TLDR: They don’t. Fit, function and coverage matter more than gender.
I’m on the cusp of breaking my golden rule, but I’m writing this post at the request of Nate Hoffelder of The Digital Reader, a frequent visitor of this blog. He spotted this promo shot from the new Power Rangers movie reboot:
Notice anything about the way the costumes are different for the male and female characters? Perhaps in the chest area? Hoffelder did, and he wanted to know whether body armor in reality is divided along similar lines.
The short answer is no. Here’s why.
Body Armor Basics
If you’re not already familiar with body armor, here are a few posts you may want to check out first:
- Can a “Bulletproof Vest” Also Stop a Knife?
- Does Getting Shot While Wearing Body Armor Leave a Bruise?
- Could a Wall of Corpses Wearing Body Armor Offer Protection During a Gunfight?
To summarize, ballistic body armor disperses kinetic energy from a projectile to prevent said projectile from penetrating into the person (or character) wearing it. Think of goal netting stopping a soccer ball. Body armor does this using panels inserted into a vest, a vest with those panels already built in or a hard shell vest. (Note that I’m using the colloquial “bulletproof vest” and “body armor” interchangeably here, and that there are types of body armor other than a vest.)
Fit > Gender
When matching body armor to a person in the real world, there are a few factors that take precedence over anything else:
- Coverage (Are the vital areas protected?)
- A snug fit (Is the body armor too loose or too tight? Does it ride up or down too much? Does it remain in place whether standing, sitting, running or crouching?)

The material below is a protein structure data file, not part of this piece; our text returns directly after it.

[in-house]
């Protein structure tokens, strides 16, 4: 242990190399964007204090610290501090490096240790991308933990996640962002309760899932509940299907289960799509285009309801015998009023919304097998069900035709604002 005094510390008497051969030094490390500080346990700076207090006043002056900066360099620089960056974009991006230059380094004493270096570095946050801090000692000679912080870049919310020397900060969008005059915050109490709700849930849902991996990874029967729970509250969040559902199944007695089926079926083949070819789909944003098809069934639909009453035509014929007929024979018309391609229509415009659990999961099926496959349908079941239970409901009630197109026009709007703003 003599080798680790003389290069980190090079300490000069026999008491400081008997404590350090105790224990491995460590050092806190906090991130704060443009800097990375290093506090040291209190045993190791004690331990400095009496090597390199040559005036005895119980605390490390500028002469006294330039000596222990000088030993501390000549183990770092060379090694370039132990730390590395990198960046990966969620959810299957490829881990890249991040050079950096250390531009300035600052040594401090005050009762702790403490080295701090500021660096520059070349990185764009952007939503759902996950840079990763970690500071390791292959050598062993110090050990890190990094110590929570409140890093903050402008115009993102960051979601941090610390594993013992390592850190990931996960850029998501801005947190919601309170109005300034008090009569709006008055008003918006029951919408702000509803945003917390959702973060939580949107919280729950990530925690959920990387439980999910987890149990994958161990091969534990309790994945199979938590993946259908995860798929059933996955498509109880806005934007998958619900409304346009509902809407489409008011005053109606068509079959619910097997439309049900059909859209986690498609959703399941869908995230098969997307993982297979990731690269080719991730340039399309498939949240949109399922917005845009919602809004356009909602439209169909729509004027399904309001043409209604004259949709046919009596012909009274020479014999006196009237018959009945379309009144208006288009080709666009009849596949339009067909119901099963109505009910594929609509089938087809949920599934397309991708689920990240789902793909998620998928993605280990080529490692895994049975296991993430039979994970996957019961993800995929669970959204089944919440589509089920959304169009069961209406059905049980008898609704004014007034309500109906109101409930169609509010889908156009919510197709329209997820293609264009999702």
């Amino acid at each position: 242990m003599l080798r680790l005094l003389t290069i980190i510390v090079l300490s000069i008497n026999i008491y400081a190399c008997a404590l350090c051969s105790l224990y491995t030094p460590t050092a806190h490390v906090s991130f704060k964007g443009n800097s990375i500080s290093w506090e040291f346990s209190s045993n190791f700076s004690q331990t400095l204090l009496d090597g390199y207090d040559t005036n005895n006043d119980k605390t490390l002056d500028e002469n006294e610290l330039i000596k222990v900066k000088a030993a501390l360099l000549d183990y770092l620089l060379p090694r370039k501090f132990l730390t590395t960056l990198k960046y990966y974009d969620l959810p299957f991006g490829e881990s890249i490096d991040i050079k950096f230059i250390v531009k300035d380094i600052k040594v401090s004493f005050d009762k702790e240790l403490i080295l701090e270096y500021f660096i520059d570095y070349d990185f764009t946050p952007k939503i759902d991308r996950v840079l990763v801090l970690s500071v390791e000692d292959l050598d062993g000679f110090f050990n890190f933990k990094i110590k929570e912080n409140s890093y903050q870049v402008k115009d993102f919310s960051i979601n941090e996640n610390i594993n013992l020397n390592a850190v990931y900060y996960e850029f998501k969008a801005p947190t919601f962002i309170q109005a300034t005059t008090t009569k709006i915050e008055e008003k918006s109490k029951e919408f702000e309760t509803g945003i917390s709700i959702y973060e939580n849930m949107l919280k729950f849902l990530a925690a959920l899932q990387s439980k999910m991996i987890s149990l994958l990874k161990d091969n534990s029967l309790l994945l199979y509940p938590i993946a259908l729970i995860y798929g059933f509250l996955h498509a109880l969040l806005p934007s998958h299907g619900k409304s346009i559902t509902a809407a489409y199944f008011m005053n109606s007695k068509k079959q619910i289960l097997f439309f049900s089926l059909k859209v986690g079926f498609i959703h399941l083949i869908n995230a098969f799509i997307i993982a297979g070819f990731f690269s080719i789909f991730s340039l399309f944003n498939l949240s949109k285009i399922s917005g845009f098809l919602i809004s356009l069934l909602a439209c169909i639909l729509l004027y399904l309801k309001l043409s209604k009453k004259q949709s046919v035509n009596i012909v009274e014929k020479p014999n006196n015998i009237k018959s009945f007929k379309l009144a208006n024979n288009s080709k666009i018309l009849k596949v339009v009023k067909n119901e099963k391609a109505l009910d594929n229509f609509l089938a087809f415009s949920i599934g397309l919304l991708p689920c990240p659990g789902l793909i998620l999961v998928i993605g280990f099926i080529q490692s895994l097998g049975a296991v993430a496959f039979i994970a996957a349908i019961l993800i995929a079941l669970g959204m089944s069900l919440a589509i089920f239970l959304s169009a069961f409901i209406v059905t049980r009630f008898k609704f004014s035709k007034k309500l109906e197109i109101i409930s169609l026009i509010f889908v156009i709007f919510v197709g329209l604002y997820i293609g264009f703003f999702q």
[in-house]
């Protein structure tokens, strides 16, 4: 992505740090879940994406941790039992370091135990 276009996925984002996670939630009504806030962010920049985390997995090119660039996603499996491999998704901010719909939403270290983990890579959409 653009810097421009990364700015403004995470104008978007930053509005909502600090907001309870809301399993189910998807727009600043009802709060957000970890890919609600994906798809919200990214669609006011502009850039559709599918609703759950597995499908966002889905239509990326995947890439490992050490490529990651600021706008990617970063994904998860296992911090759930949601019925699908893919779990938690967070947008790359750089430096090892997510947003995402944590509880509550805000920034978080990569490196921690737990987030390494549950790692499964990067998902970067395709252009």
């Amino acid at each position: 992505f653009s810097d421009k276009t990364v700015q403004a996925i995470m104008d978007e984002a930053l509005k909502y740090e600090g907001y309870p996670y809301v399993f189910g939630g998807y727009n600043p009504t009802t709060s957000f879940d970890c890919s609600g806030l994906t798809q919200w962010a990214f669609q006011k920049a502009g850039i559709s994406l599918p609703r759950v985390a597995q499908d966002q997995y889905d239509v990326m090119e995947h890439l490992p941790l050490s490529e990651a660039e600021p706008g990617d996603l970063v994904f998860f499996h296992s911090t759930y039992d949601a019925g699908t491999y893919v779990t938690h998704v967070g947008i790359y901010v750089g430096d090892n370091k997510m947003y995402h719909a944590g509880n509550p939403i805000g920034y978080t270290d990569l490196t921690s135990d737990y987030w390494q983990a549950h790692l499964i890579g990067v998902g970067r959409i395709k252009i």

This doesn’t mean men and women won’t have different needs in these areas. Of course they will. But so will each individual. That’s why manufacturers make their products customizable with Velcro, straps, buttons and more. See for yourself here at Body Armor Outlet. Products aren’t divided by male/female.
Here’s an example of a female police officer being fitted for body armor:
That isn’t to say there aren’t fit issues specific to females that deserve attention:
The Takeaway for Writers
The end result looks a lot less like this:
And more like this:
It’s not fair to compare a Power Ranger character up against IRL body armor. One is a product of Pavlov’s dick marketing techniques, and the other is a life-or-death priority.
The point for writers, however, is valid. When it comes to weapons, what you see in pop culture is often a crude caricature of the real world.
Get the Book
The Writer’s Guide to Weapons: A Practical Reference for Using Firearms and Knives in Fiction (Writer’s Digest Books) comes with everything but the ammo. Pick up a print or digital copy from these fine retailers: